Given the recent proliferation of both digital cameras and camera phones, it should be no surprise that digital images are making their way online in staggering numbers. 100 billion images are being captured and made available online every year, R.J. Pittman, Google’s director of product management for consumer search properties told Beet.TV in an interview (embedded below).
Soon, he expects there to be over a trillion images online. And naturally, Google is aligning itself to be able to search and organize all of them.
Searching images is no real surprise, Google has been doing this for a while with Google Image Search. It’s trying out exciting new technologies however, such as facial recognition to be able to search beyond pictures’ meta data, titles and text surrounding the image.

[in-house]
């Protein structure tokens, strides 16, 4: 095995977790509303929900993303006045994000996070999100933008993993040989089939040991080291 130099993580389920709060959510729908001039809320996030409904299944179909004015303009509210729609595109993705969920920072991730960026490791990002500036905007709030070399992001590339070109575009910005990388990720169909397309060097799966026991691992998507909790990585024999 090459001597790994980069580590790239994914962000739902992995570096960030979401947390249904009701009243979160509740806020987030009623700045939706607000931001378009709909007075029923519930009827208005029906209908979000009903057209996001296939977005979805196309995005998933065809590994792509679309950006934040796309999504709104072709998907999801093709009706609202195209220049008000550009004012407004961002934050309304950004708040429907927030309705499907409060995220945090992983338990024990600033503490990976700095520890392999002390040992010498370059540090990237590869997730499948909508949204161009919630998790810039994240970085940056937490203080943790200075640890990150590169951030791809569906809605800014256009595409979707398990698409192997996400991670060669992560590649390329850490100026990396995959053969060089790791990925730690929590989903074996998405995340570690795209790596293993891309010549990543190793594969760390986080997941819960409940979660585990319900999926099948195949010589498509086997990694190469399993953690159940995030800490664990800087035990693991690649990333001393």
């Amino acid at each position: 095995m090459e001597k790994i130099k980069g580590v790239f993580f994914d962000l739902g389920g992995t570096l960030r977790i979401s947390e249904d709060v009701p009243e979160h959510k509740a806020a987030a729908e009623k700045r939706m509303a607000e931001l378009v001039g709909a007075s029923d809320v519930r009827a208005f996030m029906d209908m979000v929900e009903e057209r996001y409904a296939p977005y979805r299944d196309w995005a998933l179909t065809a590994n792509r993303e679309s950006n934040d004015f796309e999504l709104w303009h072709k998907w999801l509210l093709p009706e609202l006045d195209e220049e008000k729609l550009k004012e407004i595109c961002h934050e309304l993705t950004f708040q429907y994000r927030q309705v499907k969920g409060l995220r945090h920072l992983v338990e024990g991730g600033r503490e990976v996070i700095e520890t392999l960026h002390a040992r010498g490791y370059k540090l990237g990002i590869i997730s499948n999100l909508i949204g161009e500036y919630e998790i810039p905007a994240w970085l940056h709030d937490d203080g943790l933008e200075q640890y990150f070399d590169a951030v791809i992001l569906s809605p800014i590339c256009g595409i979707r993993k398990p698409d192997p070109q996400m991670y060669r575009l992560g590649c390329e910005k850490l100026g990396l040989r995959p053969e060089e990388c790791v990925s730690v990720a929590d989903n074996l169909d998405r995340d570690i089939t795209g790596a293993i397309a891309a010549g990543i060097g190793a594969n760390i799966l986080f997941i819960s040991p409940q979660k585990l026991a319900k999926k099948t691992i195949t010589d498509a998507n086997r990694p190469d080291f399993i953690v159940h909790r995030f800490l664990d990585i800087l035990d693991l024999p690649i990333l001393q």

Yes, in the future, Google’s computers will be able to look at a picture online and identify you based on what you look like.
The goal to organize images is interesting as well because the online version of Google’s Picasa product is generally thought to be a lesser version of other online photo orgainzers such as Yahoo’s Flickr. Pittman doesn’t even mention it. Instead, he goes right into Panaramio, Google’s other online photo management system.
Panaramio is much more interesting because it’s centered around geotagging photos. (That is, putting the information on where a photo was taken and attaching it to a picture.) You’ve probably seen photos from this service if you’ve used Google Earth or more recently Google Maps. Pittman seems awfully excited about Panaramio’s capabilities when paired with the growing number of camera phones with GPS (such as the upcoming iPhone 3G will have).
Could Google be gearing up to combine Picasa and Panaramio into one product called “Google Photos?” Evidence buried in the code of Picasa and dug up yesterday by Google Operating System, suggests a product rebranding could happen.
[photo: flickr/Joe Shlabotnik]